Bay area lawyer David Prince still maintains his innocence in a stock fraud scandal that cost his clients over $1.1 million. The original 2011 conviction was five counts of wire fraud, though, on appeal in the U.S. Circuit Court of Appeals, Prince argued that he never had any intention of purposefully defrauding the 30 investors he assisted. Instead, he admits that he simply made some very bad decisions. Prince’s situation was made worse by the fact that the court considers him a member of a profession that people believe they can trust.
Wire fraud is considered a federal crime (CA Penal Code §186.9) and, to this effect, courts will take many things into consideration when coming to a fair and balanced decision about sentencing. Some of these factors may include the defendant’s criminal record (if any), their economic situation or any other thing that may influence their sentence at all. For example, if a particular defendant has been convicted of a drug offense in many state courts, the judge has the right and the responsibility to hand down a sentence that fits the severity of the crime itself. The object is for the court to be fair and to take individual circumstances into consideration. If the aforementioned individual has a long record of drug offenses, then the court may hand down a more sever sentence. If, however, the individual who has been convicted has been a victim of extenuating circumstances, then the court may be more lenient.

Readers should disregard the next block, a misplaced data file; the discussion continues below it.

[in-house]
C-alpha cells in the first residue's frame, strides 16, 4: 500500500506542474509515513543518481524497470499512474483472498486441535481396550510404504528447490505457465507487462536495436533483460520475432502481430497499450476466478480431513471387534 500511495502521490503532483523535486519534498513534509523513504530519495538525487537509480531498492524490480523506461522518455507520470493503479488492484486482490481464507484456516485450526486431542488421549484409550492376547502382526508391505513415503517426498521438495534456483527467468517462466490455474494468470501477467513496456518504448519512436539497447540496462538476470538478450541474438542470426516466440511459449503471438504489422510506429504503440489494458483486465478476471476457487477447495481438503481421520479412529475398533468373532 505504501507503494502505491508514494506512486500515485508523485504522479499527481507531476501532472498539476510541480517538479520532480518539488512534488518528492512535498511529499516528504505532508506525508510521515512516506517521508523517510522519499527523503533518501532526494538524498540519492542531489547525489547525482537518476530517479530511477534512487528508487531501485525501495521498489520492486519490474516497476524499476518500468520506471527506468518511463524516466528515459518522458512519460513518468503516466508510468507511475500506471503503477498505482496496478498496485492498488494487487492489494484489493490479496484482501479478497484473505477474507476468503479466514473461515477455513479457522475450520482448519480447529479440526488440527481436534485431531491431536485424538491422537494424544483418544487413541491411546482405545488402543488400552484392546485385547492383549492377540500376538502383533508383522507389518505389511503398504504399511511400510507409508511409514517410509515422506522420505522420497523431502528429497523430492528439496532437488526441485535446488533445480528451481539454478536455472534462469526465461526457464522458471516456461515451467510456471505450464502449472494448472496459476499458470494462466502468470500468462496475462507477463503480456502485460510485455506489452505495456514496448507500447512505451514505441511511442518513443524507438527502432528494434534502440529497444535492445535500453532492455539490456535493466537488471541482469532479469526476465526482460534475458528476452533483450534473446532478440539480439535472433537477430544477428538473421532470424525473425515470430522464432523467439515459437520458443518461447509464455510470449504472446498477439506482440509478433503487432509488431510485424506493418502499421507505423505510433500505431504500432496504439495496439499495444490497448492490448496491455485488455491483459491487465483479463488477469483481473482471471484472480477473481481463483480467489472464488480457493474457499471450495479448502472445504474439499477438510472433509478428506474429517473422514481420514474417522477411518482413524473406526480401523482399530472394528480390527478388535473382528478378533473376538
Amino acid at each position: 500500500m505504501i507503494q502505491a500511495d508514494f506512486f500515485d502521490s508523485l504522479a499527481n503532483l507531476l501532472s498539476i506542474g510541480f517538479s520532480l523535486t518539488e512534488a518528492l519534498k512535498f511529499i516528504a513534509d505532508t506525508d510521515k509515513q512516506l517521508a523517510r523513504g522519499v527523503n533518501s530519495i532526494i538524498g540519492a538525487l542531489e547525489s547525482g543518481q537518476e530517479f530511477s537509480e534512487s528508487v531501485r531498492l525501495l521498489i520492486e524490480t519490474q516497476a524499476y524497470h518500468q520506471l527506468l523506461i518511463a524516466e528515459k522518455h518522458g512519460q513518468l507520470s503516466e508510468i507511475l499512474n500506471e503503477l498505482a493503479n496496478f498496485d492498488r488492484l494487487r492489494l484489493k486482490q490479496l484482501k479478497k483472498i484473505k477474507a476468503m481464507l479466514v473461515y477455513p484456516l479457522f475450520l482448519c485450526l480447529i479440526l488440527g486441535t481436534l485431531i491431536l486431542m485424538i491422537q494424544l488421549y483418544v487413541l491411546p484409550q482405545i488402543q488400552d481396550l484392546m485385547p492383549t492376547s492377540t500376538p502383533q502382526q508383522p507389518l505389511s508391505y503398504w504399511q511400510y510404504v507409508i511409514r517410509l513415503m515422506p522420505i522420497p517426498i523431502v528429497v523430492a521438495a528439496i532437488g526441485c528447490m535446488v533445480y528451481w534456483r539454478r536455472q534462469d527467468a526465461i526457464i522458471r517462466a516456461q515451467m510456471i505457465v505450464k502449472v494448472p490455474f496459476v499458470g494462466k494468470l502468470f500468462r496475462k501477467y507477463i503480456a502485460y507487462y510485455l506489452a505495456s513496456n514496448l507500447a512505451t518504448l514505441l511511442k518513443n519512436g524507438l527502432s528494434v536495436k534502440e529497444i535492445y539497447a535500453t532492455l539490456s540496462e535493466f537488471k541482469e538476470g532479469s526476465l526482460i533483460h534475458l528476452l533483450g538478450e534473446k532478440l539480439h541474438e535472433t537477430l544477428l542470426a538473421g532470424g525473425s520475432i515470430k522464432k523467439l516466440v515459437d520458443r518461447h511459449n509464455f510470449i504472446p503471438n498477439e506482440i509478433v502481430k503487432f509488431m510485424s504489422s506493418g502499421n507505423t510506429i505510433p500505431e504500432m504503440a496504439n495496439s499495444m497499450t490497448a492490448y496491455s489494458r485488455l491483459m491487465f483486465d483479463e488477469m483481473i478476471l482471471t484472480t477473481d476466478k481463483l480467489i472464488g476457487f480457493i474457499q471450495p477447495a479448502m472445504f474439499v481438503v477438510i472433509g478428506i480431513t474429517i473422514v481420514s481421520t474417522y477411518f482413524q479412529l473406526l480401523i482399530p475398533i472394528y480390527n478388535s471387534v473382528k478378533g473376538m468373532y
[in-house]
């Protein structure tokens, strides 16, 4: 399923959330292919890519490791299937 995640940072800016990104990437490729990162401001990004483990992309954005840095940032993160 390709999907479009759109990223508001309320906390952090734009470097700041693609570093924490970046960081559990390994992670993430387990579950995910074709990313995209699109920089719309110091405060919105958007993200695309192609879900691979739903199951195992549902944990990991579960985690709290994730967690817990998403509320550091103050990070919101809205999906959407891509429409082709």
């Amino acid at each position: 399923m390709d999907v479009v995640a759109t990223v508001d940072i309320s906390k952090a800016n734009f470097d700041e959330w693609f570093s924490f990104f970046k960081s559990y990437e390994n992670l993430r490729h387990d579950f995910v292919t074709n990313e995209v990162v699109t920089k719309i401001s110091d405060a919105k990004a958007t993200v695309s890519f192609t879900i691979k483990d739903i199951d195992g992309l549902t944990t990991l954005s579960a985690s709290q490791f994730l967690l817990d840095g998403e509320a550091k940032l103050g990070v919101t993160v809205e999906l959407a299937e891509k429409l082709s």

In Prince’s case, his position as a seemingly well-respected Bay area attorney counted against him when it came to sentencing procedures. If he had not been a lawyer, the court argued, then people would have been less likely to trust him to invest their monies wisely.